La Caricature (1830–1843)
Cover of an 1833 edition
|La Caricature morale, religieuse, littéraire et scénique etc|
|Edited by||Auguste Audibert|
La Caricature morale, politique et littéraire was published from 1830 to 1843. Auguste Audibert was editor and Charles Philipon (1800–61) was director. The journal was founded after the censorship laws had been relaxed following the July Revolution of 1830 in which Louis Philippe came to power. It covered both politics and art. 251 issues appeared between 1830 and 1835, each of four pages, with two or three lithographs.
Philipon was the owner of the largest printing house in Paris equipped with lithographic presses, and used them to print La Caricature and Le Charivari, another illustrated paper. He drew together a group of skilled artists who mostly worked for these two papers, through which they attacked the king and the system of government with growing violence. The major contributors were Honoré Daumier (1808–79) and Jean Ignace Isidore Gérard Grandville (1803–47), but there were many others. For example, a caricature by Jules David appeared in La Caricature of 31 May 1831. The king is depicted as an illusionist who uses the juste milieu and some poudre de non-intervention to make liberty and revolution vanish.
In 1830–31 there were revolutionary uprisings in Italy. The Austrians intervened to suppress the revolts, and the French did nothing to prevent them. The Pope broke his promise to grant the rebels in the Papal States an amnesty. La Caricature published a cartoon that showed the Pope on his throne surrounded by corpses. Similarly, Philipot published cartoons that associated the French government with that of Tsar Nicholas I when Russia suppressed a revolt in Poland. The fall of Warsaw was announced by Horace Sebastiani, the French foreign minister, as "L'order règne à Varsovie" (Order reigns in Warsaw). The phrase was used as a caption for one of the cartoons.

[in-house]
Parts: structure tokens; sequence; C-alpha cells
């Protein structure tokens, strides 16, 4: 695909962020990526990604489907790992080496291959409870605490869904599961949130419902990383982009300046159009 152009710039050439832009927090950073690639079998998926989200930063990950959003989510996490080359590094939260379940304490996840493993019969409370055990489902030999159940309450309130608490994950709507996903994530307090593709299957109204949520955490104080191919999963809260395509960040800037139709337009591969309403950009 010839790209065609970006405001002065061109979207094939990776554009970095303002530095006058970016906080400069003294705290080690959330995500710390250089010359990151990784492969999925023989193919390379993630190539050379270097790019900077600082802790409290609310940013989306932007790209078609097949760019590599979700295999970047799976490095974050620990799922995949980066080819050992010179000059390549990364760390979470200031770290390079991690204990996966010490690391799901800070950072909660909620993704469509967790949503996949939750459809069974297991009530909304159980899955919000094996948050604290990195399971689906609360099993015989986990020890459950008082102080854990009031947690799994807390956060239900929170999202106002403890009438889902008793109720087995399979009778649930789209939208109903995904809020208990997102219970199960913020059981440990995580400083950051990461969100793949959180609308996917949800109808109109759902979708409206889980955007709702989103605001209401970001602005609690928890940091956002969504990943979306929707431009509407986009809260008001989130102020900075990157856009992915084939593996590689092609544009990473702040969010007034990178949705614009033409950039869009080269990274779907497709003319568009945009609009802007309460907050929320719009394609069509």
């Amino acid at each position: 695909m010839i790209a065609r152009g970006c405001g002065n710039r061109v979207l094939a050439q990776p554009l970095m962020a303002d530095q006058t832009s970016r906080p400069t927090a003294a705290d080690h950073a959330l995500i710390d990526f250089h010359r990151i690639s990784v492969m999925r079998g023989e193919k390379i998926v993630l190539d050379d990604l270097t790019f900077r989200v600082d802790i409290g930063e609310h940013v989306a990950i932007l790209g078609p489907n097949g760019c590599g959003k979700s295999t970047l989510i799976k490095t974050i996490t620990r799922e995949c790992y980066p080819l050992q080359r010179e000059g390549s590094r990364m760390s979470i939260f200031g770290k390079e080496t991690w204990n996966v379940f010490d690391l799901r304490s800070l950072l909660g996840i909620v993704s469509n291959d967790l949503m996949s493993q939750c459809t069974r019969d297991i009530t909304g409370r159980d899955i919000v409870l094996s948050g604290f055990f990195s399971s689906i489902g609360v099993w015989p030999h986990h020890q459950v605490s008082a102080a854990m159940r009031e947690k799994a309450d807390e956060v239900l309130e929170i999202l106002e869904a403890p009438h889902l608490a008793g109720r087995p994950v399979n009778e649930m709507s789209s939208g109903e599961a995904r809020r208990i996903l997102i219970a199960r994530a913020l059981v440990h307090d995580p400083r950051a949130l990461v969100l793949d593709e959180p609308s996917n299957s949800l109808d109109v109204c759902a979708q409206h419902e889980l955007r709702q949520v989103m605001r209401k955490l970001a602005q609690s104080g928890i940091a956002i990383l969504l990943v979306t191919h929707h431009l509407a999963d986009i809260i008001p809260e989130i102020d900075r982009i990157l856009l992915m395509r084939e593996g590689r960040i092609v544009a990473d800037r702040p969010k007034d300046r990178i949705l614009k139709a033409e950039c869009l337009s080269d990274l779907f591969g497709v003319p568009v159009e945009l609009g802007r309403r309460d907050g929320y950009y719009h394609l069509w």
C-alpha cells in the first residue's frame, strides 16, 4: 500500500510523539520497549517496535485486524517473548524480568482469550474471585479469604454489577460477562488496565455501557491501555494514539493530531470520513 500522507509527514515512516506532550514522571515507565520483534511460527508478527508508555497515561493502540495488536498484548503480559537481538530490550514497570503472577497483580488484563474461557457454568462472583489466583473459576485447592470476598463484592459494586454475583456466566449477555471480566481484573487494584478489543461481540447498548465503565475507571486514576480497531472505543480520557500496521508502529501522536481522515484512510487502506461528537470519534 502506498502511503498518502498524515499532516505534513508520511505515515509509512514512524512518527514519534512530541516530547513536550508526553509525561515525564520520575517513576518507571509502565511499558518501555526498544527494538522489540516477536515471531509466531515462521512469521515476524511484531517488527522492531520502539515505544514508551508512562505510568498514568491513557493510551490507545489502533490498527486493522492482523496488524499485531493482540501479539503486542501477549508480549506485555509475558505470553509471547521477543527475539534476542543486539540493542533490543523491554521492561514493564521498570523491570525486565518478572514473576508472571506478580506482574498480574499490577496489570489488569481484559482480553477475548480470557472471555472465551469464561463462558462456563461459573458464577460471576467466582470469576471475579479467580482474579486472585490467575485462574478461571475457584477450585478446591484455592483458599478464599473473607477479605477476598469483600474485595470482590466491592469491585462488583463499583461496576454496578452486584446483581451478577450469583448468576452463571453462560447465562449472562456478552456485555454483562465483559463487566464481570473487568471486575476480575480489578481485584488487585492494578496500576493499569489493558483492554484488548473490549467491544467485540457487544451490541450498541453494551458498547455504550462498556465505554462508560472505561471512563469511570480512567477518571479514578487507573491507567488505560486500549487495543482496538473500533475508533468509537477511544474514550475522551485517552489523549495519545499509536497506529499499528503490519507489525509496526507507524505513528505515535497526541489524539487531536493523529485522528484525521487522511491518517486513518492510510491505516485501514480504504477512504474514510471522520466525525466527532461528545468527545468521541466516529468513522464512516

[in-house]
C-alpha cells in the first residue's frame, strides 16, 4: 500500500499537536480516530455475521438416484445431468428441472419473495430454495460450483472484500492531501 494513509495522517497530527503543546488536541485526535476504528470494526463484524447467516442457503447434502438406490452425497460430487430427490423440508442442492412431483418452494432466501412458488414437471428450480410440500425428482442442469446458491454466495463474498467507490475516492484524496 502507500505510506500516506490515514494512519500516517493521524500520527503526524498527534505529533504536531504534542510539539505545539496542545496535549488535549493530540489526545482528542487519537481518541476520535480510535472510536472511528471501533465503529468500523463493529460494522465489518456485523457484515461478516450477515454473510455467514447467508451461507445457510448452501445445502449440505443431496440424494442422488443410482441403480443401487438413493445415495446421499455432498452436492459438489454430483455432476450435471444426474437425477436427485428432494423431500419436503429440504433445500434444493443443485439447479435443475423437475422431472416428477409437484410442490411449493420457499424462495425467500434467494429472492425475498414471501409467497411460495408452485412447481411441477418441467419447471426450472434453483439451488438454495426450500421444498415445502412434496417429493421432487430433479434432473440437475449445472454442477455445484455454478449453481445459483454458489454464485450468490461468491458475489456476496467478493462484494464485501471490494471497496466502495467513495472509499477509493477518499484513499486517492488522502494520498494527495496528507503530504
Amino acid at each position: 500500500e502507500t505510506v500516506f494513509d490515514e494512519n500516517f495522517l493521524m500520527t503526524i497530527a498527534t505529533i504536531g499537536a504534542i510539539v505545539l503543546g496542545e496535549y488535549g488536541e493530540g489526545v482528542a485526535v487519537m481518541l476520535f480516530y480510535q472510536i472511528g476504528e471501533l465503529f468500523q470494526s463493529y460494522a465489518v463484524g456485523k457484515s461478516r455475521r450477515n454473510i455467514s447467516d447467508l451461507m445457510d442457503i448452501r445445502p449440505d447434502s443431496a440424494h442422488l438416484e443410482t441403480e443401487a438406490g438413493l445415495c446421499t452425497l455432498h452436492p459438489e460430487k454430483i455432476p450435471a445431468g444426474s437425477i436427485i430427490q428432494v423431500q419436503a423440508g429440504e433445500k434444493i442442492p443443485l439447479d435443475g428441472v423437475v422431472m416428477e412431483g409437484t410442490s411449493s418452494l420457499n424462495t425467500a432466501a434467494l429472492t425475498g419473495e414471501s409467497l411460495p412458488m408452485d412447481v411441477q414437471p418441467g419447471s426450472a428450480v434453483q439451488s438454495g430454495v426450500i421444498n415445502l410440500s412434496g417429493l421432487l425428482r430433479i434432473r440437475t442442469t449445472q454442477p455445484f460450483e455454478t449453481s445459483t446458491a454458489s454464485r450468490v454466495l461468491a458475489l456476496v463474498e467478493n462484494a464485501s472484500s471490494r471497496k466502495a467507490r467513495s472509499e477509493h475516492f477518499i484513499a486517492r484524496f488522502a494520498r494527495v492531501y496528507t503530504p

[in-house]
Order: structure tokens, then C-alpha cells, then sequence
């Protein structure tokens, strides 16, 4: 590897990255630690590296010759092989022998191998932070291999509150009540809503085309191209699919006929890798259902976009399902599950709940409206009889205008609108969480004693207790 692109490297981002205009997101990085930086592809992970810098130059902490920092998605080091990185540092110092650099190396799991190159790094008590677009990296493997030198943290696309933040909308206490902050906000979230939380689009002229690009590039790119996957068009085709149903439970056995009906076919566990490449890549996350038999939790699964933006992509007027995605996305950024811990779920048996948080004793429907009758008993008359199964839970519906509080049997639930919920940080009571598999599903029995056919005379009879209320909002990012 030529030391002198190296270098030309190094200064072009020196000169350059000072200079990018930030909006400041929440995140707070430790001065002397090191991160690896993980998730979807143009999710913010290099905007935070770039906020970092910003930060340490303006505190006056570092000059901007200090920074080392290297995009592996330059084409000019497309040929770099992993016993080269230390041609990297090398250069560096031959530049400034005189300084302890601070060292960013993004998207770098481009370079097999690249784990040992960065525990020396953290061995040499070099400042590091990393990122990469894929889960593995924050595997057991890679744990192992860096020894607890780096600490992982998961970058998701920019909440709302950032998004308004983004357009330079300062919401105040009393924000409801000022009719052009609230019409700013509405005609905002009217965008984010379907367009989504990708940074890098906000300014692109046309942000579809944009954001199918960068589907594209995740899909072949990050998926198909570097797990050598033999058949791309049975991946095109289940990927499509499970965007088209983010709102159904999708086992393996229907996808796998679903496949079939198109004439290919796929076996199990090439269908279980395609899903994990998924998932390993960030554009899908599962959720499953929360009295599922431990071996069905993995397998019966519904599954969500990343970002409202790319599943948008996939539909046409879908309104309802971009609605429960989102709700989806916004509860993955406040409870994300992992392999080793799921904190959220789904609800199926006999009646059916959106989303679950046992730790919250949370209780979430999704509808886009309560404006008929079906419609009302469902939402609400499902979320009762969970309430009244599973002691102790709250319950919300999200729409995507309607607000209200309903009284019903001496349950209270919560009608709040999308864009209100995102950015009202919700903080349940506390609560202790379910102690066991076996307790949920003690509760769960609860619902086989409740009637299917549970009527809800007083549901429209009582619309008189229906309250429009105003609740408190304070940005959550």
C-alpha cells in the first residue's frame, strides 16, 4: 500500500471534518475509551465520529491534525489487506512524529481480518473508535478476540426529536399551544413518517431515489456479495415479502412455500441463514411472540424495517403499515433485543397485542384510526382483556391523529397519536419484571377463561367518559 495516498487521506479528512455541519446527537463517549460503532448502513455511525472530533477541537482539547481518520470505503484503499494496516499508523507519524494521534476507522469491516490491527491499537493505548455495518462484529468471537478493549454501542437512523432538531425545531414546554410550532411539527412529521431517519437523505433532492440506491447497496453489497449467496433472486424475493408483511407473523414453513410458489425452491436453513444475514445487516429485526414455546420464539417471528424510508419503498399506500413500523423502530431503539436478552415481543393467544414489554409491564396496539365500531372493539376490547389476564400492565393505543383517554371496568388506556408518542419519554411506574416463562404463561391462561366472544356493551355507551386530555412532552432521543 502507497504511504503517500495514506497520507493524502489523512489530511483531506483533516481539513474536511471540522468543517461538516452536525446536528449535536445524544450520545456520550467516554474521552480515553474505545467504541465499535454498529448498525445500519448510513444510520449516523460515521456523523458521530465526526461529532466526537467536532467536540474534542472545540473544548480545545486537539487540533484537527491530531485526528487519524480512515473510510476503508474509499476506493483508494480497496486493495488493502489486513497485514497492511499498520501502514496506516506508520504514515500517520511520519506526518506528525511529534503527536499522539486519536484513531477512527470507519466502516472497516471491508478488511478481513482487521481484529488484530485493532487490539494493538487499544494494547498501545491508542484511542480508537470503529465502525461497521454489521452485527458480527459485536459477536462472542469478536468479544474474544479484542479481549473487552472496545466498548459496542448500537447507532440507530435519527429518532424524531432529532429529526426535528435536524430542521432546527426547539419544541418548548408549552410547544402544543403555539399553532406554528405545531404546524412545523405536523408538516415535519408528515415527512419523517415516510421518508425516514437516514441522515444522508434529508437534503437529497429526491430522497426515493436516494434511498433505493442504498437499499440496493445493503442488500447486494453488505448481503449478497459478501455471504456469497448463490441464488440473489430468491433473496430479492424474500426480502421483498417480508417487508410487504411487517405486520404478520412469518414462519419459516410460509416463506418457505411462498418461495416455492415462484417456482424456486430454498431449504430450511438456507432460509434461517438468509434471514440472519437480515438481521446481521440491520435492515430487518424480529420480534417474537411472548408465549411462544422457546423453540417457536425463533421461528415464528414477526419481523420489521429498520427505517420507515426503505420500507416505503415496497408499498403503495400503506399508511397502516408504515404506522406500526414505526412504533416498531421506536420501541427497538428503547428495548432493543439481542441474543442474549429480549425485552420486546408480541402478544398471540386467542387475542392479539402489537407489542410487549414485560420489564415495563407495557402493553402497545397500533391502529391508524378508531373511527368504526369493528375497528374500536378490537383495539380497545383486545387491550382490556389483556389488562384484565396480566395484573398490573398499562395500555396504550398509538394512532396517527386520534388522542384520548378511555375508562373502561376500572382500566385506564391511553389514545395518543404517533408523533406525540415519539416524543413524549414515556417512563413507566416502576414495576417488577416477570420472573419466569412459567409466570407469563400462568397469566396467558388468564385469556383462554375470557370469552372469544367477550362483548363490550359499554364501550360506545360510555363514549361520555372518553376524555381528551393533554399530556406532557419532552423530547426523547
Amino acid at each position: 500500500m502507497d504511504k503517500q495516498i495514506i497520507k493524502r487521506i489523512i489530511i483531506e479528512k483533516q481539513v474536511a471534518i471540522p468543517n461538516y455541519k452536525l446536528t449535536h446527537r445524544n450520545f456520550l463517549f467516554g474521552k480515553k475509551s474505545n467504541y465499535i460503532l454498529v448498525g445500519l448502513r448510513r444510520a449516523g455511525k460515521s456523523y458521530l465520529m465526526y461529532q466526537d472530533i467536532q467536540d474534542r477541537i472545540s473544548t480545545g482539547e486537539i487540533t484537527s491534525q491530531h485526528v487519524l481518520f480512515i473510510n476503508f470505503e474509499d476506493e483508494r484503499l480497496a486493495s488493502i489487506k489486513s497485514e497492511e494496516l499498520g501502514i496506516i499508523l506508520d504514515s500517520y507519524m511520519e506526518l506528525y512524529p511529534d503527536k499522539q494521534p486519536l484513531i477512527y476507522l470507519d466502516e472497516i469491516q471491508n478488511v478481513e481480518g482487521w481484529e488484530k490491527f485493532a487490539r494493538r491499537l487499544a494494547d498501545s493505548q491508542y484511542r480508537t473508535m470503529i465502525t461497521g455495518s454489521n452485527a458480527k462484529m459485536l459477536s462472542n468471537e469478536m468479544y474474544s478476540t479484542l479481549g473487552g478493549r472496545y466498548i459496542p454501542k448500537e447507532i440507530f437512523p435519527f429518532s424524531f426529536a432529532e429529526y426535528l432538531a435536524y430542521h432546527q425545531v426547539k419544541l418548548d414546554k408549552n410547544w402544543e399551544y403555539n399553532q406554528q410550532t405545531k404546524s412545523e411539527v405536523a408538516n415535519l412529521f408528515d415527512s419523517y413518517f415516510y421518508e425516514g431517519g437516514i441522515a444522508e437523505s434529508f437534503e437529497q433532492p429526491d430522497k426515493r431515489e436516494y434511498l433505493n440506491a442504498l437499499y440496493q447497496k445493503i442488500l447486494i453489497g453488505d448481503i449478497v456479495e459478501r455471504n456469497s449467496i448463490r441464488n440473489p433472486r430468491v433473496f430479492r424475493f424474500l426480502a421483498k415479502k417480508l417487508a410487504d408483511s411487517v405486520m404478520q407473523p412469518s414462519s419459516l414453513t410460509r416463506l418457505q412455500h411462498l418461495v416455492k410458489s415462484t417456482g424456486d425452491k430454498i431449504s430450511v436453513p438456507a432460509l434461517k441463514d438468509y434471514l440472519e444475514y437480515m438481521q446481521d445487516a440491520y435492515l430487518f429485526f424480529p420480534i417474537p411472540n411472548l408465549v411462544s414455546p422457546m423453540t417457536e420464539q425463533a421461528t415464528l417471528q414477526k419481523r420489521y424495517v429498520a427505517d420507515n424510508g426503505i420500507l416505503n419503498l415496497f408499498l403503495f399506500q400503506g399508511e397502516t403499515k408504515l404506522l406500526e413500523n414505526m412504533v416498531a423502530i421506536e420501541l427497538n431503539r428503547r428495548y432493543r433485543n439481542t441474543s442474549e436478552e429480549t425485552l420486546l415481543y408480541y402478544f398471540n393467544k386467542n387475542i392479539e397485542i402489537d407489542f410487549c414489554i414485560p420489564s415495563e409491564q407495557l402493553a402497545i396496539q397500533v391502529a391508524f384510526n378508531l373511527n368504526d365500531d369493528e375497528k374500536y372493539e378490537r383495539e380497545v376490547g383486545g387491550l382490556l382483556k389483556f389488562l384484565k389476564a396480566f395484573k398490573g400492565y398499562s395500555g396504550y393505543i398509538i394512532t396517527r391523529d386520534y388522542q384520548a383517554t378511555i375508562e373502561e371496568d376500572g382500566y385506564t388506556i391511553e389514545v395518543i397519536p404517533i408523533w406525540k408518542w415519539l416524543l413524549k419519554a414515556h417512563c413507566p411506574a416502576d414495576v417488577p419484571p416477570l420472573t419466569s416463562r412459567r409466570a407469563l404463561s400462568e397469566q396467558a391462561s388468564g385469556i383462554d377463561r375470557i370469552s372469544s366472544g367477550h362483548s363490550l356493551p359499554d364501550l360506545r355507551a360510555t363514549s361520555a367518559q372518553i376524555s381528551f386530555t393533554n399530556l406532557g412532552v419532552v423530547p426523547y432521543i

The journal became increasingly vocal in its opposition to Louis-Philippe, and was seized more than twelve times. The publishers were prosecuted, and Philipon was jailed for a year. In 1835 the government passed legislation that forced La Caricature to cease publication. The journal began publication again in 1838 and continued until 1843. Writing in 1840, William Makepeace Thackeray talked of the "curious contest between the State and M. Philipon's little army." Thackery wrote,
Half-a-dozen poor artists on the one side, and his Majesty Louis-Philippe, his august family, and the numberless placemen and supporters of his monarchy, on the other.... The King of the French suffered so much, his ministers were so mercilessly ridiculed, his family and his own remarkable figure drawn with such odious and grotesque resemblance, in fanciful attitudes, circumstances, and disguises, so ludicrously mean, and so often appropriate, that the King was obliged to descend into the lists and battle his ridiculous enemies in form.
Drawings and lithographies were contributed by the following artists, among others:
- Victor Adam
- Hippolyte Bellangé
- Nicolas Toussaint Charlet
- Honoré Daumier
- Jules David
- Alexandre-Gabriel Decamps
- Auguste Desperret (or Desperet)
- Achille Devéria
- Eugène Forest
- Paul Gavarni
- Jean Ignace Isidore Gérard Grandville
- Henry Monnier
- Charles Philipon
- Clément Pruche
- Auguste Raffet
- Benjamin Roubaud
Some of the authors of articles were:
|Wikimedia Commons has media related to La Caricature (1830–1843).|
- Kerr, David S. (7 September 2000). Caricature and French Political Culture 1830–1848 : Charles Philipon and the Illustrated Press: Charles Philipon and the Illustrated Press. Clarendon Press. ISBN 978-0-19-154304-3. Retrieved 19 June 2014.
- "La Caricature morale, politique et littéraire / réd. en chef A. Audibert ; dir. Charles Philipon". Gallica. Retrieved 19 June 2014.
- Mellby, Julie L. (4 February 2009). "Charles Philipon's La Caricature". Princeton University. Retrieved 19 June 2014.